Super Robots and Mythology – How I Learned to Love the Rocket Punch
As a show, Voltron has not aged gracefully. But as one of my first mecha series, it started my love affair with the super robot genre. I came to appreciate giant robot shows that embraced the ridiculous and ignored the laws of physics – from Mazinger to Godannar, Transformers to the Braves, and everything in between.
That’s not to say that I dislike anything featuring real robots. I find the UC Gundam universe endlessly fascinating, Macross remains one of my favorite long-running franchises and the Break Blade manga has me searching daily for the newest chapter.
But as much as I can appreciate the themes that those shows explore – the true cost of war, the line between heroism and murder, the façade of villainy, the emptiness of victory – they don’t grab my attention on the same visceral level as the Getter Robos or Dendohs of the world. This is mainly because the theme that sits at the core of the super robot genre is also one that has intrigued me for years – good vs. evil.
Some series explore this theme more than others, and many shows aim specifically to turn the concept on its head. It’s a primordial conflict, and its presence in the vast majority of super robot mythos allows the genre to get in touch with some archaic motifs.
There’s a reason so many of these shows draw inspiration from mythology. Shapeshifters, minotaurs and golems find new life as aliens, machines or creatures from the center of the earth. And just like the old myths, you have two types of heroes that rise to defeat them: a human who takes up a weapon and, in doing so, casts away his humanity, and god-like beings who descend to protect their defenseless charges (piloted and living mechs, respectively).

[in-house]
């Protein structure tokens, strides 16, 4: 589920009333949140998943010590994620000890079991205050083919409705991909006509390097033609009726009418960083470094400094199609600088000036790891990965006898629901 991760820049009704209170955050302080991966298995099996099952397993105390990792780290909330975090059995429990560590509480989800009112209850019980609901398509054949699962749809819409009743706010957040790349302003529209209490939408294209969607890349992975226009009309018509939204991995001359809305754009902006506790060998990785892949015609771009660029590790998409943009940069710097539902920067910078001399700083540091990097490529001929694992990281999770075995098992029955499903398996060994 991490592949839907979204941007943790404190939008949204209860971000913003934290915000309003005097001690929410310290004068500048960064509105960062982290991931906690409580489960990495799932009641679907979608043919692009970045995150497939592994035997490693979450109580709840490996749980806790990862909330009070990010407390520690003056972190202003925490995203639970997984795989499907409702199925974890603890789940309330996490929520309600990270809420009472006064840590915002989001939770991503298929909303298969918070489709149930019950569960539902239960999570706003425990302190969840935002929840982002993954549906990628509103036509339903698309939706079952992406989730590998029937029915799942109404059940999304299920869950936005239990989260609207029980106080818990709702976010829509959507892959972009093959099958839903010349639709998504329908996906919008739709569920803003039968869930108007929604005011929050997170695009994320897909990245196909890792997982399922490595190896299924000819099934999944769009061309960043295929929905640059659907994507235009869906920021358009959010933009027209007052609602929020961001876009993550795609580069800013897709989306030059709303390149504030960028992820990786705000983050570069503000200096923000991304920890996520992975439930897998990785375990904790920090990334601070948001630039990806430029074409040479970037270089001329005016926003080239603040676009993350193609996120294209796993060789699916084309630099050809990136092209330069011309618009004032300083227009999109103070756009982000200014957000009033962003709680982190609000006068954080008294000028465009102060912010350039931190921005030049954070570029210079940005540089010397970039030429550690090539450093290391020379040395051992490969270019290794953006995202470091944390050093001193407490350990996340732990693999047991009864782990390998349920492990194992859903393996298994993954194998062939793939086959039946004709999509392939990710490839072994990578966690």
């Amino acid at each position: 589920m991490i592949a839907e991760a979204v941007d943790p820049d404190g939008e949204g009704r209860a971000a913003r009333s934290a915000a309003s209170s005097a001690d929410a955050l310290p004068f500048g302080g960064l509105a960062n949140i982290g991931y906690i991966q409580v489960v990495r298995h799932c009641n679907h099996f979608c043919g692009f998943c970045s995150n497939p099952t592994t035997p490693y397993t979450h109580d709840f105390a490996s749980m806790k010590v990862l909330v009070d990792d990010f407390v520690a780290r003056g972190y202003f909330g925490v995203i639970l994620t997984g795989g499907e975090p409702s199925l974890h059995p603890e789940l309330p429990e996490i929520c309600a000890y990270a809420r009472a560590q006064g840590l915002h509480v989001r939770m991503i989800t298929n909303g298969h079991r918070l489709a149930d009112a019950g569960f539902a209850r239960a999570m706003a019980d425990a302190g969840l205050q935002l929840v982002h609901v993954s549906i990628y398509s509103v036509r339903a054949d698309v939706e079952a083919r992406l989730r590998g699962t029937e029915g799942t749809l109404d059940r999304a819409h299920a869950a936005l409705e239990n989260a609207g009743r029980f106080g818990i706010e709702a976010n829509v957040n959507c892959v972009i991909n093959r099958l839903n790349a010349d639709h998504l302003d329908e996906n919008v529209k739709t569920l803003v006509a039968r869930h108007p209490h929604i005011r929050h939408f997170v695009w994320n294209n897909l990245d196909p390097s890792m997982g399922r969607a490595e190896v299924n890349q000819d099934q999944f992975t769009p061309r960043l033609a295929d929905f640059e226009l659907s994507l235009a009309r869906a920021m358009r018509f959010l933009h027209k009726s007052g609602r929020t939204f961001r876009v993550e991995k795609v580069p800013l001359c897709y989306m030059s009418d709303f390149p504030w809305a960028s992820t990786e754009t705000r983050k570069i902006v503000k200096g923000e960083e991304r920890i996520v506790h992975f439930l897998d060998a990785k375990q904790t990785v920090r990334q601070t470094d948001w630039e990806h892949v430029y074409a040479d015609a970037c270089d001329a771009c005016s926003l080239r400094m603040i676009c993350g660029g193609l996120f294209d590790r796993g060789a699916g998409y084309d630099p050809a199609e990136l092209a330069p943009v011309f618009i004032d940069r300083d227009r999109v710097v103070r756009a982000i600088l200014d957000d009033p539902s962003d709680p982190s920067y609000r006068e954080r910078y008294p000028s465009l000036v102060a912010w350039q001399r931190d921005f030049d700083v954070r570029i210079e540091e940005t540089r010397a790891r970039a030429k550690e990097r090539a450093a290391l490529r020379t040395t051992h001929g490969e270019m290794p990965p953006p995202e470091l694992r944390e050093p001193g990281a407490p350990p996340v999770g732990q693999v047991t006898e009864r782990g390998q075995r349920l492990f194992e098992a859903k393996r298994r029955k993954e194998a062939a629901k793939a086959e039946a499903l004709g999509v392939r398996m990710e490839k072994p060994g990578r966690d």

These roots are central to the appeal of super robots. Ideon’s Black Hole Cannon (which does exactly what it says) seems ridiculous, but so is Typhon, a giant from Greek mythology who had a hundred dragon heads and a body covered in wings. The world that super robots inhabit is over-the-top and fantastical, but built on the solid foundation of stories that have survived for centuries.
Entertainment, as a whole, has moved away from simple myths, embracing more naturalistic and complex plots. Yet, super robot shows buck that trend to create a modern myth, featuring golden lions, star warriors and ancient golems. Look at the plot synopsis of GaoGaiGar or Aquarion, and you will find a tale that follows this ancient story structure. The simplicity of these stories lead to them being consumed mostly by children, but that same simplicity is part of the reason why they appeal on a more visceral level.
The super robot genre’s utilization of base emotions is a large part of my fascination with it. Within one episode, you can go from riotous laughter to all-consuming rage to crushing tragedy, all at extremes, with no real gradient between them. It’s old-fashioned and exceptionally cathartic. Many criticize the genre for being too ridiculous, but a gravity gun isn’t any stranger than the earth being borne from a giant egg formed of coalesced chaos (as in the Pangu legend from Chinese mythology).
When you get right down to it, super robot shows are fun. But when you look at the reason they’re fun, scraping away the veneer of super-attacks and high-level animation, you find that they’re resonating with an internal story that has been part of culture since we first started asking how we came to be.
In other words, every Rocket Punch carries with it the weight of history.*
*Imagine this line read by Norio Wakamoto
**Featured art: Rocket Punch by ~SeVeNTH-FLaSH